Then you create your space/room, starting from a preset or from scratch, in Edit mode, by drawing lines, boxes, etc. You can experiment with all kinds of spaces, creating unreal or realistic environments; each square is 50x50m. If you’re not too demanding with details and precise architecture (no curves, no various heights, etc.), you can program spaces in order to make some movie-ambience editing in post-production, even if convolution reverbs are usually very efficient tools for this purpose. Nevertheless, the ability to recreate any room, with all its angles, walls, doors, etc. can be a big plus when dealing with post-prod retakes, when you have to recreate an environment similar to a movie stage or set. Left-click to draw a line or a box, right-click to erase, Undo, Clear if you want to start from the beginning, and Recall of the modified preset: everything is done with lightning fast speed.
Once the space is built, you’ll have to set diffusion, physical reactions, air and surface absorptions, etc. Then you set the source, either mono or stereo, appearing as two animated circles (L and R) and the Listener, a yellow circle with a little arrow indicating his listening direction. These circles can appear anywhere on the grid, and can even move via automation of X/Y parameters, which is a function rarely (almost never) available. Note that almost all parameters can be automated, except, of course, the number of rays.
The designed space/room can be relatively complex, so it’s a pity that the zoom available in 3D mode isn’t in Edit mode, which could allow you to build more detailed shapes.
You start by setting the wall absorption ratio, from 0 to 70%, according to an exponential curve. This is important, because the setting will sometimes be done within a few value changes, usually in the first half of the knob range. Ratio and range are the same for Hi Cut, which specifically defines high frequency absorption, allowing it to go from a harsh hiss to an almost completely muffled sound. The Scatter parameter increases the number of random reflections, sometimes drastically changing the sound. Height sets the global height of the walls, from 2 to 22m. It’s a pity that you can’t independently adjust the height for each of the different elements; possibly a choice dictated by the amount of calculation that would be needed...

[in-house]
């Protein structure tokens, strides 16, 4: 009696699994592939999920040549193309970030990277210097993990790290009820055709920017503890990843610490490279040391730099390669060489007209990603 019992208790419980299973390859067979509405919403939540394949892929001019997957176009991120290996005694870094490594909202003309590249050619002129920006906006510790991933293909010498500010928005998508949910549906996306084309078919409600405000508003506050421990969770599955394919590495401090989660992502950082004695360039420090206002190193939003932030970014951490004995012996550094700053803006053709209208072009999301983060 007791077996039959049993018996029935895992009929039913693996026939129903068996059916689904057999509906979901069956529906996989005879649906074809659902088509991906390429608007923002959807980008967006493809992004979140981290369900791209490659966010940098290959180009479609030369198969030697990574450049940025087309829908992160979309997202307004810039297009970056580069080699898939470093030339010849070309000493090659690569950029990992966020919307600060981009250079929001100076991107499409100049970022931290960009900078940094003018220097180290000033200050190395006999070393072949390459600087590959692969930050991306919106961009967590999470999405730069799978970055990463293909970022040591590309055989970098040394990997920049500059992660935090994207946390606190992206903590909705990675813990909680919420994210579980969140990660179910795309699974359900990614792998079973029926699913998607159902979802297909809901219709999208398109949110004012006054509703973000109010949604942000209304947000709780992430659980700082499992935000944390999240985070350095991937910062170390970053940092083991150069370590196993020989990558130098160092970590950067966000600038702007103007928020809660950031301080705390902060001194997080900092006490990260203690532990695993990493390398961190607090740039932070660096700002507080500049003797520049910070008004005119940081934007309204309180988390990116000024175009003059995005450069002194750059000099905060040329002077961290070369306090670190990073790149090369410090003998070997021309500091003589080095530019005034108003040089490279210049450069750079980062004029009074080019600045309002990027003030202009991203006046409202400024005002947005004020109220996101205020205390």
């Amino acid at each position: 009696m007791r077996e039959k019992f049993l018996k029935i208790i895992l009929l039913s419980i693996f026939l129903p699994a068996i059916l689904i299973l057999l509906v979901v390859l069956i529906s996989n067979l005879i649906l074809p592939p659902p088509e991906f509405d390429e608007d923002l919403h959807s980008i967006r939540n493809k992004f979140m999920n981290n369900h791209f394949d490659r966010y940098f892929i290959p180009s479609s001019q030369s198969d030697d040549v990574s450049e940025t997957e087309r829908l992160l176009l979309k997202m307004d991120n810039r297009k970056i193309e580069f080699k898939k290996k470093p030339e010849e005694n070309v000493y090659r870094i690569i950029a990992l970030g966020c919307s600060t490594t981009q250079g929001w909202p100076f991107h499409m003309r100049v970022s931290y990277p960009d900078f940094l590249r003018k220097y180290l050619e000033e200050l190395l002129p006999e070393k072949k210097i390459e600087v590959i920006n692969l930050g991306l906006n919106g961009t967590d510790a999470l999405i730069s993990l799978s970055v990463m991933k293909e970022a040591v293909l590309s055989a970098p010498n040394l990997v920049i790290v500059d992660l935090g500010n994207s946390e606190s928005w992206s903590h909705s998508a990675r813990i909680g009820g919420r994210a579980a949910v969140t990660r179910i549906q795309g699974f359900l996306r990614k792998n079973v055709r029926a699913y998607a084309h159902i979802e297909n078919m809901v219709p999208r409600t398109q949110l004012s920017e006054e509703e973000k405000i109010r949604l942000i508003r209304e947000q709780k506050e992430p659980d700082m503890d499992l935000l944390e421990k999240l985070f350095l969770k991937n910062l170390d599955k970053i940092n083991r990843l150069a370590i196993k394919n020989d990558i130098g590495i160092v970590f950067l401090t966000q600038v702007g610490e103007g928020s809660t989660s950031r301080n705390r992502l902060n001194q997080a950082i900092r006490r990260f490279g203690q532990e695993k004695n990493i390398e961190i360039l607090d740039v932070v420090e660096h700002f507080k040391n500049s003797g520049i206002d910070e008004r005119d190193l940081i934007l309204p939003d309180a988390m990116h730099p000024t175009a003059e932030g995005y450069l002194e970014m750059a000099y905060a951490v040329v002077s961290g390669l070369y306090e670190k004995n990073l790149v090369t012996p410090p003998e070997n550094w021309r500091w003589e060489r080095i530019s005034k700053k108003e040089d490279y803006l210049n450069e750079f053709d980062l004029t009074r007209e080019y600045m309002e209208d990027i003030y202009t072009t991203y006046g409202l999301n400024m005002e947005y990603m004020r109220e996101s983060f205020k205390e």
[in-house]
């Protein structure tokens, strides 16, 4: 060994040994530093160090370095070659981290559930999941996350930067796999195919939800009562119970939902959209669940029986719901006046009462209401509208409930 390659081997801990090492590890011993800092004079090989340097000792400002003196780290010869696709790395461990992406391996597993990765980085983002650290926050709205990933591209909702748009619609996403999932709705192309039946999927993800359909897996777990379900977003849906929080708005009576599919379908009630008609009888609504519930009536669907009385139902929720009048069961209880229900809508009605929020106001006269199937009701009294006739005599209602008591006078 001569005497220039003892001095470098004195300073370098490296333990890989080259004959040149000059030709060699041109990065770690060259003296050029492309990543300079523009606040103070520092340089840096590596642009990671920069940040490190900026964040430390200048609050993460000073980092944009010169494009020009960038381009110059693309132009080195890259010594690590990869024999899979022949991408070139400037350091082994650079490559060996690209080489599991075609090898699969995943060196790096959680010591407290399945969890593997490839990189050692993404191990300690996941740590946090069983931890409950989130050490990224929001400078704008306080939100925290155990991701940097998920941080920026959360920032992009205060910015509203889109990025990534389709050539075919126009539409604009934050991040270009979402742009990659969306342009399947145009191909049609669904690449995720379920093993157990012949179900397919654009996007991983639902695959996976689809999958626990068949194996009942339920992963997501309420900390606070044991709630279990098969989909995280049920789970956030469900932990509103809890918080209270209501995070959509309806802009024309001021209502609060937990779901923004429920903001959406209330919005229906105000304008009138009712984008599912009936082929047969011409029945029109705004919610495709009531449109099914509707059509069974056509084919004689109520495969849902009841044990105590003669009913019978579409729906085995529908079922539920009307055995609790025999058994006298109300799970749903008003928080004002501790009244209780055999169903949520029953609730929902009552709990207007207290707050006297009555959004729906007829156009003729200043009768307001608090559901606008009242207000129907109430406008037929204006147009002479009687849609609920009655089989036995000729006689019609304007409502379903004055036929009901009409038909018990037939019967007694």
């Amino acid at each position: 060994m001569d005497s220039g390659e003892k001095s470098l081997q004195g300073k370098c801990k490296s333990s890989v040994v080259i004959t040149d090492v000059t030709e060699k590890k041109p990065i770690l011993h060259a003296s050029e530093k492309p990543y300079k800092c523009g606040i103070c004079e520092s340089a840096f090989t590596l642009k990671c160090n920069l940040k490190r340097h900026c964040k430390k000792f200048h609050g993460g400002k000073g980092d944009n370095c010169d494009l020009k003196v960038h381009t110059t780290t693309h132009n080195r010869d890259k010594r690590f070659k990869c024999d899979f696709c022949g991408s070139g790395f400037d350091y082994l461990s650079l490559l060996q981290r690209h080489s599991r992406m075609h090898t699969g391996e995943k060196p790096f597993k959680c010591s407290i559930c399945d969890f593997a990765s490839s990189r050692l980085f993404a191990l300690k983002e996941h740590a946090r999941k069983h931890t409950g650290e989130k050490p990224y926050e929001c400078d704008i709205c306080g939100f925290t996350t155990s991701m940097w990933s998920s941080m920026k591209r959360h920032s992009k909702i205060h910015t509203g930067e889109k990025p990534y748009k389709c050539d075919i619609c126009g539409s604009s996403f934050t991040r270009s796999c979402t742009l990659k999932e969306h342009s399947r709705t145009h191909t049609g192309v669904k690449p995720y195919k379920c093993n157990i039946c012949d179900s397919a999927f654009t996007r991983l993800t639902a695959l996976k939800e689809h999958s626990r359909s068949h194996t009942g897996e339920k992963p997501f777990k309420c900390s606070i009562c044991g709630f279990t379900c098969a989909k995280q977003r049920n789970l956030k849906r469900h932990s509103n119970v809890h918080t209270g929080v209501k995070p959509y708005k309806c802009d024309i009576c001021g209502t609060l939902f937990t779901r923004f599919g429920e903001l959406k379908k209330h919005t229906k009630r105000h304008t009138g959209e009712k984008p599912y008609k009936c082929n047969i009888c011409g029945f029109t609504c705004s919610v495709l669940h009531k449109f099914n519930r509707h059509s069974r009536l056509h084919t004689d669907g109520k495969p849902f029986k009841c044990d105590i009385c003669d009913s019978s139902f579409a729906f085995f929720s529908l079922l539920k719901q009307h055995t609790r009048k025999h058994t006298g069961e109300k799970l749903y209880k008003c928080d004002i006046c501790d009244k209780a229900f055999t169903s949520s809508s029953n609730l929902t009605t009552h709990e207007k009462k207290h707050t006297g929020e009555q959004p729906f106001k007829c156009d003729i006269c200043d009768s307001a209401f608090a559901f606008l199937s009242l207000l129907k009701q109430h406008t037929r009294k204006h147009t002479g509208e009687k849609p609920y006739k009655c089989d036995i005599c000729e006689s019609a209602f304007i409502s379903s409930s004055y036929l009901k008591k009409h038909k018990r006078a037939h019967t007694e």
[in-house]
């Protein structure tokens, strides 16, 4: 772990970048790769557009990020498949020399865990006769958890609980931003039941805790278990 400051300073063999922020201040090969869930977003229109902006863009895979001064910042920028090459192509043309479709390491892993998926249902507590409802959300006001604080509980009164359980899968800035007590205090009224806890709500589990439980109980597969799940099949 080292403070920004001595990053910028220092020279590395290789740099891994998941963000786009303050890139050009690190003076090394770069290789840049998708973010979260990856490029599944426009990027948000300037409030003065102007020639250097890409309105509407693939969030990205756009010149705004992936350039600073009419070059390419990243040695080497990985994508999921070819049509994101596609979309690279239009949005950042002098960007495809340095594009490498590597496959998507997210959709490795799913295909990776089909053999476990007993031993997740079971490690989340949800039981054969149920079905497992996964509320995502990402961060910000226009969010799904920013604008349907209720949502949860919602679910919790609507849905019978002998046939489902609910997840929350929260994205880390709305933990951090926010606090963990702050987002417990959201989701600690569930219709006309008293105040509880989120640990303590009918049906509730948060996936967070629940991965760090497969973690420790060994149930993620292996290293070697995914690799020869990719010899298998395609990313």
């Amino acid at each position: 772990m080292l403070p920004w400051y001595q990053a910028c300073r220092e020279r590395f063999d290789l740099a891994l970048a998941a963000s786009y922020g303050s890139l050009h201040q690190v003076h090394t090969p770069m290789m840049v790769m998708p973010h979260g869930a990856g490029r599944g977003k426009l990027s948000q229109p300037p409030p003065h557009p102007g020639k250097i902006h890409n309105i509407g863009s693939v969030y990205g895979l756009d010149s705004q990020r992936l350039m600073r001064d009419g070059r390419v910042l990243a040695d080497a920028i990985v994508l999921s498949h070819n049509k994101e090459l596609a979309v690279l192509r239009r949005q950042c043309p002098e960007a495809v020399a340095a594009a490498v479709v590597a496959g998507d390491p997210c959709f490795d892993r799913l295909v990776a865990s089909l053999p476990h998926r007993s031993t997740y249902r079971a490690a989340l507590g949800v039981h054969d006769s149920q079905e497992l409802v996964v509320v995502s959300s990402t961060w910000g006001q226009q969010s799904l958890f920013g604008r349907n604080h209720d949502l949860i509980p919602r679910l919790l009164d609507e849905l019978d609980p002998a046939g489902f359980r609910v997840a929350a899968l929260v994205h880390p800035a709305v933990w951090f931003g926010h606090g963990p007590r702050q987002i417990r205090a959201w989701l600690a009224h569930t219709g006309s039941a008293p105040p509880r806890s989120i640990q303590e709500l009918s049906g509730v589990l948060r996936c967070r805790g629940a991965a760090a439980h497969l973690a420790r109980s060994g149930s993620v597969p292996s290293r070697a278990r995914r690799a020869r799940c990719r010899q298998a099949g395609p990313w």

Ray Count sets the number of rays sent from the sources, from 6 to 512. Naturally, CPU consumption is linked... Note that Ray Count as well as Scatter offer a quick visualization of their effect when you click on the knobs. Other settings are related to air absorption: Absorb lowers the volume, and Hi Cut the high frequencies, according to a ratio applied for every 100m traveled.
Then the Return Signal section handles decisive parameters: Pre-delay (± 500ms) allows you to create that well-known delay essential to some reverb sounds, but also to compensate for the gap created by long distances. However, the pre-delay setting here isn’t completely the same as the one we‘re used to, because the ray generation and the space modeling behavior naturally take it into account. For example, using Pre-delay with negative values allows you to cut the first reflections (and some of the following ones...). This sound design ability is quite rare, therefore it is most welcome. Scale (from 0 to 200%) modifies the global size of a room, without changing the character of the reverb. Head Angle changes the listening direction. Then there's the Output Gain section, with Wet (-8 to + 4 dB) and Dry (-8 to 0 dB) knobs.
Final settings and sound examples
The next to last section: Diffusion. Gain increases or reduces the diffusion ratio, Scale changes its extent/length according to the designed space (from 0 to 800%, 100% being the default value), Mod adds modulation and Width changes the stereo image, from mono to phase opposition. You should be careful when using these settings, unless you want to create special effects. This section also offers another rare setting, Diffusion Pitch Bend, which acts as a pitch bend on the diffuse sound (continuous or automated). Guaranteed for spectacular and totally new effects.